The risk of dying in alcohol-related automobile crashes among habitual drunk drivers.
C 8860 [electronic version only] /83 /
Brewer, R.D. Morris, P.D. Cole, T.B. Watkins, S. Patetta, M.J. & Popkin, C.
The New England Journal of Medicine, Vol. 331 (1994), No. 8 (25 August), p. 513-517, 26 ref.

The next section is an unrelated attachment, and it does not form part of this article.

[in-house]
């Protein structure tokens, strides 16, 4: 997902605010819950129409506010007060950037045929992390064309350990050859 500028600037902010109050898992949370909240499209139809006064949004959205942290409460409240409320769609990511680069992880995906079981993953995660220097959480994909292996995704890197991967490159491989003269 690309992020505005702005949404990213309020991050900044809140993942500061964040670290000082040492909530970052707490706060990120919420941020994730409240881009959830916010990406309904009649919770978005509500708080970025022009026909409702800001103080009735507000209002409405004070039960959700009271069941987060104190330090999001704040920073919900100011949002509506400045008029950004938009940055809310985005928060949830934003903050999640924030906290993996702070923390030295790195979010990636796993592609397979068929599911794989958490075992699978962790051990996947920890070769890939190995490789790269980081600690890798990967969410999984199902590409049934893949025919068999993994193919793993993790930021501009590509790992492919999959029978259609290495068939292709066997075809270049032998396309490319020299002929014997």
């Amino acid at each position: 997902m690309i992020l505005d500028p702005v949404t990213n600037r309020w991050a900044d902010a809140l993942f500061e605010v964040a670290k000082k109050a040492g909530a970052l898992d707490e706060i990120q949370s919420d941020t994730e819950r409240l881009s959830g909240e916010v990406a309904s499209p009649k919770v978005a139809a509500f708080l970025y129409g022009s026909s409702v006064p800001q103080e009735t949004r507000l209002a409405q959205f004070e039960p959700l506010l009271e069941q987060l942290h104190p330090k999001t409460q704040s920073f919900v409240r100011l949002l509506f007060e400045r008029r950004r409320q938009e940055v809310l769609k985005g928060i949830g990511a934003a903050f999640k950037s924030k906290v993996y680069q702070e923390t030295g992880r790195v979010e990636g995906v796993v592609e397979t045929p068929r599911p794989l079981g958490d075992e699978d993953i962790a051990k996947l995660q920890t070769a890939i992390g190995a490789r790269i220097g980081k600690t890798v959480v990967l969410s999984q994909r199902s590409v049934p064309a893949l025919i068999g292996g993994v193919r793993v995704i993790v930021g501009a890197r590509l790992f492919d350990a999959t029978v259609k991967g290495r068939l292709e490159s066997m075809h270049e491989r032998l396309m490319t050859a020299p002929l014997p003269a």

|Samenvatting||Reports suggest that people who drive while intoxicated by alcohol may do so repeatedly. The authors hypothesized that persons arrested for driving while impaired might be at increased risk for death in an alcohol-related motor vehicle crash. To evaluate this possibility, the deaths of drivers in alcohol-related motor vehicle accidents were studied in North Carolina over a 10-year period. The authors compared drivers who died in motor vehicle crashes from 1980 through 1989 and who had blood alcohol concentrations (BACs) of at least 20 mg per deciliter (4.3 mml per liter), referred to as the case drivers, with those who died in crashes but had below 20 mg per deciliter, referred to as the control drivers. The authors identified case drivers and control drivers through the state Medical Examiner System. They than searched North Carolina driver-history files for the five years before each death to identify arrests for driving while impaired. A total of 1646 case drivers and 1474 control drivers were linked to their driver-history files. Case drivers were more likely than control drivers to have been arrested for driving while impaired (26 percent versus 3 percent). After potential confounding variables were controlled, case driver 21 to 34 years of age were 4.3 times more likely (95 percent confidence interval, 2.7 to 6.8) than control drivers to have been arrested for driving while impaired; case drivers 35 years of age or older were 11.7 times more likely (95 percent confidence interval, 6.8 to 20.1). The strength of the association appeared to increase with the number of prior arrests. Case drivers were also more likely than the general population of currently licensed drivers to have been arrested. It is concluded that arrests for driving while impaired substantially increase the risk of eventual death in an alcohol-related crash. Aggressive intervention in the cases of people arrested for driving while impaired may decrease the likelihood of a future fatal alcohol-related crash. (A)|
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